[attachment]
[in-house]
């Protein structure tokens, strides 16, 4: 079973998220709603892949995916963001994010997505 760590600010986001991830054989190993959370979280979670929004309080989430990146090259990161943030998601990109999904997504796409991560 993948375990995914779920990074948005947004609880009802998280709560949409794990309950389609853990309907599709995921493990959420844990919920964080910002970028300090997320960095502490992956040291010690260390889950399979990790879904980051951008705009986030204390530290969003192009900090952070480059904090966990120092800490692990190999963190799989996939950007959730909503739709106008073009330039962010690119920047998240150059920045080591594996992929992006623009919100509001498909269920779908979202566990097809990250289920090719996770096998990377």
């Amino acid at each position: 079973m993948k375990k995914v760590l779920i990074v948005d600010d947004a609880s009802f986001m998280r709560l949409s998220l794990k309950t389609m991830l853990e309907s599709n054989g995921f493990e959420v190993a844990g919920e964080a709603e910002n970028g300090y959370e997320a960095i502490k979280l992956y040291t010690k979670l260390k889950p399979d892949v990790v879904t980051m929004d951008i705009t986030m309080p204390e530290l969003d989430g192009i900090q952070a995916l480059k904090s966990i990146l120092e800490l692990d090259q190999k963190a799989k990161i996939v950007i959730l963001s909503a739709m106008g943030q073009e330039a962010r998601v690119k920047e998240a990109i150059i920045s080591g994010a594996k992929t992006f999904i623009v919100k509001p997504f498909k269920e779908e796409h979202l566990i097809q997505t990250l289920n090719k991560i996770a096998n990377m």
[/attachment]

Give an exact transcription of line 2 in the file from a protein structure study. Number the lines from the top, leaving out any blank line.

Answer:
């Protein structure tokens, strides 16, 4: 079973998220709603892949995916963001994010997505 760590600010986001991830054989190993959370979280979670929004309080989430990146090259990161943030998601990109999904997504796409991560 993948375990995914779920990074948005947004609880009802998280709560949409794990309950389609853990309907599709995921493990959420844990919920964080910002970028300090997320960095502490992956040291010690260390889950399979990790879904980051951008705009986030204390530290969003192009900090952070480059904090966990120092800490692990190999963190799989996939950007959730909503739709106008073009330039962010690119920047998240150059920045080591594996992929992006623009919100509001498909269920779908979202566990097809990250289920090719996770096998990377």